7 Highly Skilled Migrants Target sample of interest: “The best and the brightest” – individuals who were the best students in their countries at the end of high school from 1976-2004 in three Pacific countries: Tonga, PNG and NZ – Approx one-quarter are ever researchers (self-identified) Natural counterfactual for measuring impacts – Outcomes for the high skilled who did not migrate Comparison of returnees and migrants sifts between two theories of migration – local attributes of the country of work make individuals more productive when they are abroad – workers learn how to be more productive when working abroad and can bring that knowledge back with them

8 Country choice Skilled emigration rates are highest for small island states (Docquier-Marfouk, Beine et al) – These are the places where concerns about brain drain most vivid, so seem the right place to look at the consequences – Many more countries like these than like China, India and Taiwan We chose: – New Zealand: 4.3 million, $28,000 GDP per capita, 15.8% brain drain rate (with Ireland, equal highest in OECD) – Papua New Guinea: 6.4 million, $1010 GDP per capita, 19.8% brain drain rate – Tonga: 110,000, $2560 GDP per capita, 65.1% brain drain.

9 Tracking and surveying Extensive tracking effort attempted to locate these individuals wherever they are today and survey them – Used visits to schools and home communities, school networks, online search, phone book searches, peer search, etc. – Cost about US$200 for each respondent to track, locate and survey, excluding time cost for PIs Survey then administered online (using SurveyMonkey), in-person, or by phone – of those in the survey frame, 44% responded

10 How good is this survey rate and what non-contact/non-response bias is likely Overall survey rate of 44% compares well to other studies: – Trippl gets 25%, conditional on having an e-mail address for survey of ISI highly cited scientists – Constant et al. get 28% despite using pre-existing database of Italian scientists and researchers Our surveys made repeated passes through the frame, searching with greater intensity for those not found and this gives a test for response bias – supplement all the regressions in our EJ paper with indicator for whether respondent was surveyed latter in the year for each country and find no evidence of differences, suggesting that those not found/not surveyed may not differ from those whose responses we obtained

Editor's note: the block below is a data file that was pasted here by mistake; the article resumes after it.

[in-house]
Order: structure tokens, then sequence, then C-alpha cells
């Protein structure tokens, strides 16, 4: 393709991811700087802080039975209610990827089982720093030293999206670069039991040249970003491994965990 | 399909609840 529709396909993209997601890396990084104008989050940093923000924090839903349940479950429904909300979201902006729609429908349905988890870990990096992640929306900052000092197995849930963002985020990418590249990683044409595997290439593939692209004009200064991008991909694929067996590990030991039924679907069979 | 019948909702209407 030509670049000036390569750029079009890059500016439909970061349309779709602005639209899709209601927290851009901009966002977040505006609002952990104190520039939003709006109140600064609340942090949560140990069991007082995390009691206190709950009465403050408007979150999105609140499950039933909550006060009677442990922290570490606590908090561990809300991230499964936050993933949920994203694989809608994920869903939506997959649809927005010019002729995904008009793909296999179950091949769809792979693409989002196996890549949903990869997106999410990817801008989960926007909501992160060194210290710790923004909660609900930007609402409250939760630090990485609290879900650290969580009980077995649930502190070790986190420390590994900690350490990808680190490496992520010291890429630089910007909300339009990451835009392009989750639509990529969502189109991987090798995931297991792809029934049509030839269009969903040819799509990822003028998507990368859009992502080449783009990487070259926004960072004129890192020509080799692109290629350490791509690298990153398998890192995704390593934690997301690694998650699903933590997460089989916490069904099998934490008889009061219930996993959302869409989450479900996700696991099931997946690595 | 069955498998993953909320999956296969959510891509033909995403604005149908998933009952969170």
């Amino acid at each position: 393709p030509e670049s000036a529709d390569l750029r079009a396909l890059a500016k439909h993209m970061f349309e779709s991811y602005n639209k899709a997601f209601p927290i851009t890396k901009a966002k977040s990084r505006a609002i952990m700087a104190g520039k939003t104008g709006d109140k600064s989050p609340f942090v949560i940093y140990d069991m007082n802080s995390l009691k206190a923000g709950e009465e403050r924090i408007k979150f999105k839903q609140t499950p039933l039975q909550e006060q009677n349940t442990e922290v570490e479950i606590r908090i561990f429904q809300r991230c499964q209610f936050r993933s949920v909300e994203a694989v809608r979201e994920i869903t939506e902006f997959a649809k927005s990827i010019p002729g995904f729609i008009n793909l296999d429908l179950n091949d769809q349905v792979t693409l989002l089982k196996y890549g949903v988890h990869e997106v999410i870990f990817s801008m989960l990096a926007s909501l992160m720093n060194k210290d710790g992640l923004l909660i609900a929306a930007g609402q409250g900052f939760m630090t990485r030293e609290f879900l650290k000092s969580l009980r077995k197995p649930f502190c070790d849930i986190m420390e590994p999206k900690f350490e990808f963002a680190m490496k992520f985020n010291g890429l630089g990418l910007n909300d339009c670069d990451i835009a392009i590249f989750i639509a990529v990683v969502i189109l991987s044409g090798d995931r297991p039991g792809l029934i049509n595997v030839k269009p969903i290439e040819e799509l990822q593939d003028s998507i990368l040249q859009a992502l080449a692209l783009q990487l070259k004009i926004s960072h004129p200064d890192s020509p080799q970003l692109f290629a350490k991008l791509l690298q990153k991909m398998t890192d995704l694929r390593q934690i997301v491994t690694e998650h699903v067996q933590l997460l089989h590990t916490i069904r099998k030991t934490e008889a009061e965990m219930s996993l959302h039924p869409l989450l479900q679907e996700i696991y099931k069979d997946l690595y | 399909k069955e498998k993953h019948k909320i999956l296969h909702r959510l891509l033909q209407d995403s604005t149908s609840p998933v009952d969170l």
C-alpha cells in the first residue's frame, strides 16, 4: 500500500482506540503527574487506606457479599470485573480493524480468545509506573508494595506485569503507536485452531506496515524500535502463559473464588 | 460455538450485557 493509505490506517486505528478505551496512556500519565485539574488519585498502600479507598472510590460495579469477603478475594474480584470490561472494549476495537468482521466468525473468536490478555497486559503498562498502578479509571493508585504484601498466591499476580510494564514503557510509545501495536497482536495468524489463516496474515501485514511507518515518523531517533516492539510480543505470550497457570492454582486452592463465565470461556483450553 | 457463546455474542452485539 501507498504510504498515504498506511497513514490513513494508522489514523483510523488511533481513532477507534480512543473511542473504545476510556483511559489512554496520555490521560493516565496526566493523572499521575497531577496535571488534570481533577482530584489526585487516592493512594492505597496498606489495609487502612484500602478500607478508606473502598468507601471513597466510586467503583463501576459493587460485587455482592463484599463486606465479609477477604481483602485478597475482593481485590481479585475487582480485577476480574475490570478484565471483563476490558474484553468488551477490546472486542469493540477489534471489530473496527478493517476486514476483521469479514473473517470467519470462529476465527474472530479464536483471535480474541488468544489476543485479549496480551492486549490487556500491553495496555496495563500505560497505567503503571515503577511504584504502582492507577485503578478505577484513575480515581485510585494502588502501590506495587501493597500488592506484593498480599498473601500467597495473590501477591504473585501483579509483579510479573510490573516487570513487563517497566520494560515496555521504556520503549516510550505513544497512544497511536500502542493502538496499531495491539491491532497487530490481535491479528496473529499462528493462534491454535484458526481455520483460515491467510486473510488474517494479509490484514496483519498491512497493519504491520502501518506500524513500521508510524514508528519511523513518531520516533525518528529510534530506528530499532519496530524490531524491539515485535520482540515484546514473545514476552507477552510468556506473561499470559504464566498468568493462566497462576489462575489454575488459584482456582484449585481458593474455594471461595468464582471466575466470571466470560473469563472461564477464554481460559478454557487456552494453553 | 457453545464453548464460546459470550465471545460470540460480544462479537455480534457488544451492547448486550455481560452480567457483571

11 Understanding the determinants (J. Development Economics, 2011) Returnees leave behind much higher incomes and return for mainly non-economic reasons – Family commitments – Scholarship/bonding commitments Returnees do not earn significant income premium over the similarly skilled never- migrants – supports view that local (non-portable) attributes of the country of work make individuals more productive when they are abroad

12 High rates of migration and of return migration in the overall sample  Mistake to think in terms of irreversible “brain drain”

13 Even higher mobility rates for those who are ever researchers (but lower return rates) Note: based on those age 22+, moving for work or study

14 Measuring the consequences (Economic Journal, 2012) largest gains to the migrants themselves, US$20,000-$40,000 per year but often ignored in the migration literature – Labour/immigration literature looks at impact on natives in destination (or compares with natives) – Development literature looks at impact on those left behind Also significant human capital gains Annual remittances exceed fiscal costs for Tonga – Lean public sector, flat income tax and comprehensive consumption tax are good settings for high emigration countries – While there are high remittances from skilled PNG migrants, fiscal costs are higher because of progressive income tax Very little business investment or trade facilitation – Remoteness and low economic density that make emigration attractive, also limit scope for business development